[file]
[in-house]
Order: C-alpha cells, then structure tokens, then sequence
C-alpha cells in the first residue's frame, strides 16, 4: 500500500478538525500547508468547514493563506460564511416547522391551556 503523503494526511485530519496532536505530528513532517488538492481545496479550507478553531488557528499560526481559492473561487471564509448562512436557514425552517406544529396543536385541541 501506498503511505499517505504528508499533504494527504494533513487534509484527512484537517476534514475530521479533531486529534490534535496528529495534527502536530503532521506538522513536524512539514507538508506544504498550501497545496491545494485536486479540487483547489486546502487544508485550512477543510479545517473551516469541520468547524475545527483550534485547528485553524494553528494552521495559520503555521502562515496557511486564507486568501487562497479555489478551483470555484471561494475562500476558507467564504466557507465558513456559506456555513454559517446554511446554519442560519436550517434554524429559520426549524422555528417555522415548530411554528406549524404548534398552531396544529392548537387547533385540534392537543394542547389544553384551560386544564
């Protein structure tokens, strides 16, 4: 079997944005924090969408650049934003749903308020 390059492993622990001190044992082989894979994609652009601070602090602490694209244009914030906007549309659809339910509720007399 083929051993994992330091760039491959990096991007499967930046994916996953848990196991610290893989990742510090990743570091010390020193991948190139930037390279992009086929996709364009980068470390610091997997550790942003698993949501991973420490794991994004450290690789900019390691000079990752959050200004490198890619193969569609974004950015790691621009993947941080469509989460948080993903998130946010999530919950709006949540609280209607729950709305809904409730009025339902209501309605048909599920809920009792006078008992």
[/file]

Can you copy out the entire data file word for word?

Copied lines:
[in-house]
Order: C-alpha cells, then structure tokens, then sequence
C-alpha cells in the first residue's frame, strides 16, 4: 500500500478538525500547508468547514493563506460564511416547522391551556 503523503494526511485530519496532536505530528513532517488538492481545496479550507478553531488557528499560526481559492473561487471564509448562512436557514425552517406544529396543536385541541 501506498503511505499517505504528508499533504494527504494533513487534509484527512484537517476534514475530521479533531486529534490534535496528529495534527502536530503532521506538522513536524512539514507538508506544504498550501497545496491545494485536486479540487483547489486546502487544508485550512477543510479545517473551516469541520468547524475545527483550534485547528485553524494553528494552521495559520503555521502562515496557511486564507486568501487562497479555489478551483470555484471561494475562500476558507467564504466557507465558513456559506456555513454559517446554511446554519442560519436550517434554524429559520426549524422555528417555522415548530411554528406549524404548534398552531396544529392548537387547533385540534392537543394542547389544553384551560386544564
């Protein structure tokens, strides 16, 4: 079997944005924090969408650049934003749903308020 390059492993622990001190044992082989894979994609652009601070602090602490694209244009914030906007549309659809339910509720007399 083929051993994992330091760039491959990096991007499967930046994916996953848990196991610290893989990742510090990743570091010390020193991948190139930037390279992009086929996709364009980068470390610091997997550790942003698993949501991973420490794991994004450290690789900019390691000079990752959050200004490198890619193969569609974004950015790691621009993947941080469509989460948080993903998130946010999530919950709006949540609280209607729950709305809904409730009025339902209501309605048909599920809920009792006078008992």